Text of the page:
Reasons why Vanity Fair is one of the best fashion magazines ever #29847: A fashion editorial inspired by a fighting couple, photographed by Saul Leiter…

Scanned by Miss Peelpants from Vanity Fair, January 1971.

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Maroon jersey coat and plaid skirt by Stirling Cooper. Sweater by Sonia Rykiel for Browns. Boots by Elliott’s.

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Brown beige and orange flecked wool gauchos worn with thick brown shetland sweater, leather studded belt and appliqued bag all from Feathers. Cap from Way In.

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Brown and beige tweed suit with Borg trims by Mansfield. Floppy woolly hat from Browns. Brown suede shoes by Pedro Garcia for Jack Hinton.

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Midi skirt and matching muffler by Maxwell Croft. Brown polo necked sweater by Sonia Rykiel from Browns. Dark brown leather boots by Chelsea Cobbler.


All That Glitters

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Bitter choc lurex suit by Pourelle, 13gns. Cat suit with fine straps by Pourelle, 12gns. Shoes by Dolcis, 89s 11d

Out of the sombre tones of last year’s black evening dress, emerges the exciting new glitter story for autumn. Light-as-a-feather Lurex, made up into cool, clinging styles, helps you shimmer through those soft, romantic evenings.

Photographed by Stuart Brown in the flat belonging to interior designer John Wright of Walker, Wright and Schofield, and also in Mr Chow’s restaurant.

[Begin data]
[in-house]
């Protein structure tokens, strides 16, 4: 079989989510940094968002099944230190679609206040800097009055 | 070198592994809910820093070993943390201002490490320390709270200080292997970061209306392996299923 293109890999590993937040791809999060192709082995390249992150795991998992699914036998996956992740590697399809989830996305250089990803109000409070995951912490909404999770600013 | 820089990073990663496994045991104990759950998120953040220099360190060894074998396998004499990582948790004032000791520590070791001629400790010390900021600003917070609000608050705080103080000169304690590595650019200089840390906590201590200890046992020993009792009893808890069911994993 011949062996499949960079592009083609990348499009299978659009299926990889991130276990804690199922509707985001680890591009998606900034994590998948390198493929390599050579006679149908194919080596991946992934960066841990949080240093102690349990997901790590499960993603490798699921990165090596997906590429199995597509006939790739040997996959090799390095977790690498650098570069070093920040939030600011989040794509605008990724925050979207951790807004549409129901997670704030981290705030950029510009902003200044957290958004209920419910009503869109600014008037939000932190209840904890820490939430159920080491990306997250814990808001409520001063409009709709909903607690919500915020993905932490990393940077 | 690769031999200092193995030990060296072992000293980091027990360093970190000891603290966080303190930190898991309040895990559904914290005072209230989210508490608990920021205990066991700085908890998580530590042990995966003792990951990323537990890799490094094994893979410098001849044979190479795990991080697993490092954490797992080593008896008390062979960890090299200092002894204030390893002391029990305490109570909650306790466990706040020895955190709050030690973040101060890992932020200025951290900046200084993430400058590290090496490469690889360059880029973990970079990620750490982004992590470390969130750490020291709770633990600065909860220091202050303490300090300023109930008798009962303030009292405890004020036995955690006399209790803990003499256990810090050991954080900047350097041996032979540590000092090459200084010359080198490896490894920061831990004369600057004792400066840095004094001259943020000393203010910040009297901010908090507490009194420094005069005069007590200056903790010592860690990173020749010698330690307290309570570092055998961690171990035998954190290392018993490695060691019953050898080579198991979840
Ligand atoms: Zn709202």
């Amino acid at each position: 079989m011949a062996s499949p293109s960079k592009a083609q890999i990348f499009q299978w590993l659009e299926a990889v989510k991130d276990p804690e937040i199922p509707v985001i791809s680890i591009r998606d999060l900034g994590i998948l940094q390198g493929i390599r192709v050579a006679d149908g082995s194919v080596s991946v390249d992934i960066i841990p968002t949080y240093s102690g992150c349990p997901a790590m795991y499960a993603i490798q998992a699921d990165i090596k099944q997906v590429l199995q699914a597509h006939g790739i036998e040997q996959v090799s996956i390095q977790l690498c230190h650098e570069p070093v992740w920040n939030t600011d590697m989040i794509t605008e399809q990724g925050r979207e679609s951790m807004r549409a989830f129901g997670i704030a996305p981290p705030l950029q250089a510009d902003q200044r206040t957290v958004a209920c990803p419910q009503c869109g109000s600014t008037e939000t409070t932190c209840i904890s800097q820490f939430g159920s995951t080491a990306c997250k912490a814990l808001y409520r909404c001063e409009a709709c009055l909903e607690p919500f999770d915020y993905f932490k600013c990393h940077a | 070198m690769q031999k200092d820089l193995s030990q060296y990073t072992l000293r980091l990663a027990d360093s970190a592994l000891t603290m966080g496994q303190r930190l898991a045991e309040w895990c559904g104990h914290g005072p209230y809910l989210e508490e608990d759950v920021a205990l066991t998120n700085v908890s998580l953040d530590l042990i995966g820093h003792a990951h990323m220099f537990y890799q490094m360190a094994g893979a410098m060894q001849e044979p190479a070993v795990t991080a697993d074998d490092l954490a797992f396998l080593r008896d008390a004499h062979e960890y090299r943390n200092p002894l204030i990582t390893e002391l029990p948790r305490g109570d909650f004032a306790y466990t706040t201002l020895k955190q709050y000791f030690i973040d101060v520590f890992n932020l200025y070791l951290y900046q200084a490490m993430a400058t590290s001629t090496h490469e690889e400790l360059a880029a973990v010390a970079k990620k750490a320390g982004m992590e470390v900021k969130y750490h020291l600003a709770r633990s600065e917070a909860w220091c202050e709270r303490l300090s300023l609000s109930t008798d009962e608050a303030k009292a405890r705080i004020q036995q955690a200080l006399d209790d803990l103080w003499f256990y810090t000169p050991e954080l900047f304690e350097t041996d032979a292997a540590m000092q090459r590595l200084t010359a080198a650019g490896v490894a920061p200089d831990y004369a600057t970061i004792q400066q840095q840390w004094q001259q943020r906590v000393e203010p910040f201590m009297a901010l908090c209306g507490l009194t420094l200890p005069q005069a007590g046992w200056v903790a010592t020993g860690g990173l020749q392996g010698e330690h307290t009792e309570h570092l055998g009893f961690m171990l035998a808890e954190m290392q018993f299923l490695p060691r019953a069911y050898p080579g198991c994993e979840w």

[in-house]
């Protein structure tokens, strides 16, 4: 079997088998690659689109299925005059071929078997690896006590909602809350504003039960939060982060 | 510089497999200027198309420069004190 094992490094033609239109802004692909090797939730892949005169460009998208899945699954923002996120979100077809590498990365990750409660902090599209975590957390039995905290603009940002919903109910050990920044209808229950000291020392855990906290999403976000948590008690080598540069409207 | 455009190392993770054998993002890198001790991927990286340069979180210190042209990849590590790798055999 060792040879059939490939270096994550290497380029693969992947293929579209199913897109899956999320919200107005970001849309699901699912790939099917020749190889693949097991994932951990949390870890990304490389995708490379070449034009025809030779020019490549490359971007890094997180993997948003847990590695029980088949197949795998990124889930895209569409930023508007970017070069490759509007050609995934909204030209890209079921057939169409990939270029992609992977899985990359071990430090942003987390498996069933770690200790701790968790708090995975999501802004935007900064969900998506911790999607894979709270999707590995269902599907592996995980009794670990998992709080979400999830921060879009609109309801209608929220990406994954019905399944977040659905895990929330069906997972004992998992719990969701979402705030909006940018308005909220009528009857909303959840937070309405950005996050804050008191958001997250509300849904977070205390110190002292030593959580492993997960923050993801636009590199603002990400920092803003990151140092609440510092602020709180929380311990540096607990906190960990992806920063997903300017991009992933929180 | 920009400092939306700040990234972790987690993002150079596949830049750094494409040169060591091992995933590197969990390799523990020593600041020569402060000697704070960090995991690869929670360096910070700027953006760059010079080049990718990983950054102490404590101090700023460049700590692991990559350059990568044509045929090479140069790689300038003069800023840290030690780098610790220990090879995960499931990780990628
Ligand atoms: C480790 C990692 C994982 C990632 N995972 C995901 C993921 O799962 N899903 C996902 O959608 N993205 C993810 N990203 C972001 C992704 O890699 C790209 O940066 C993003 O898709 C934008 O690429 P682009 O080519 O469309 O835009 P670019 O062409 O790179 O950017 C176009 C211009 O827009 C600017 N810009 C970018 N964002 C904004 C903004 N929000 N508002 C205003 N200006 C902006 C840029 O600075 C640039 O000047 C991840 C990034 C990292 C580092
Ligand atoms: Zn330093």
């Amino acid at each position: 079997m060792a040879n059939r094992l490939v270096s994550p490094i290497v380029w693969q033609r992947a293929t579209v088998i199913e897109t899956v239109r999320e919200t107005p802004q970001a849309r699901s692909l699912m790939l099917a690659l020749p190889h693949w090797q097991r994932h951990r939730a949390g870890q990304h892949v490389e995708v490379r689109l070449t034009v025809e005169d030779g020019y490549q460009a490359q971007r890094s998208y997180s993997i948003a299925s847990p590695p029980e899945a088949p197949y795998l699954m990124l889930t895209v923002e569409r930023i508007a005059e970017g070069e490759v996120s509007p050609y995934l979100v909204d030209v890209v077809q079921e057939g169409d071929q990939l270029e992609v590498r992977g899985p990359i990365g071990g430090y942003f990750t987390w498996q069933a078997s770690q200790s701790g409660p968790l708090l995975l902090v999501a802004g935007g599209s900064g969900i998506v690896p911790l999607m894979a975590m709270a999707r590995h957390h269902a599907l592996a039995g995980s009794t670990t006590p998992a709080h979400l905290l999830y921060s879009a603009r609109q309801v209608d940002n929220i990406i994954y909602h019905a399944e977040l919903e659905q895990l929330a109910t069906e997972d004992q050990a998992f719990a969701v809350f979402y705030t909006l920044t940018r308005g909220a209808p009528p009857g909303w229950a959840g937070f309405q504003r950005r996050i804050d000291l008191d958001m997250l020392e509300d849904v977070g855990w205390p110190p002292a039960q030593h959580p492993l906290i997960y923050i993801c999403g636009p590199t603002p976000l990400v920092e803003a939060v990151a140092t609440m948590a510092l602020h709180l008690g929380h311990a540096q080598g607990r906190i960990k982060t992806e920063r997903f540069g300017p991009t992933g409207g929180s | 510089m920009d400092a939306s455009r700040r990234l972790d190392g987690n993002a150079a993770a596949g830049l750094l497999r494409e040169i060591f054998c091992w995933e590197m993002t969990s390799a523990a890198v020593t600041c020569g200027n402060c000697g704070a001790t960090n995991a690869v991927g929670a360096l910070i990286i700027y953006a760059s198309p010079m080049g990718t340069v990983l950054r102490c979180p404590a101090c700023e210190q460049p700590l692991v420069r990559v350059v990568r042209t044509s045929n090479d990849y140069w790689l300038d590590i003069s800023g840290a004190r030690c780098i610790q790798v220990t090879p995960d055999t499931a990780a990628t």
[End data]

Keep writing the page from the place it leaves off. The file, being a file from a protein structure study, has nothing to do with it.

Scanned by Miss Peelpants from 19 Magazine, September 1969.

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Pink silver-sequined georgette dress by Gillian Richard, 11gns.

 

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Gold lurex jumpsuit by Pourelle, 13gns. Gold lurex dress and trousers by Pourelle, 13gns. Shoes from Russell and Bromley, £8 9s.

 

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Bitter choc lurex long sleeved dress by Pourelle, 9½gns. Black shoes by Elliott, 7gns.

 

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Silver lurex shirt dress worn over matching trousers by Pourelle, 13gns. Silver shoes by Russell and Bromley, 7gns.

 

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Silver lurex evening suit by Pourelle, 15gns. Silver shoes by Russell and Bromley, £8 19s.

 

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Bitter choc Lurex dress by Pourelle, 7½gns.

 

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Black sequined georgette dress by Gillian Richard, 8gns.

 

 


Mirror, Mirror by Helmut Newton

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Wet-look cire bikini, also in red, with gilt link on bra top and belt of pants, 59s., from main branches of C & A. Paste tiger brooch from the Paris flea market.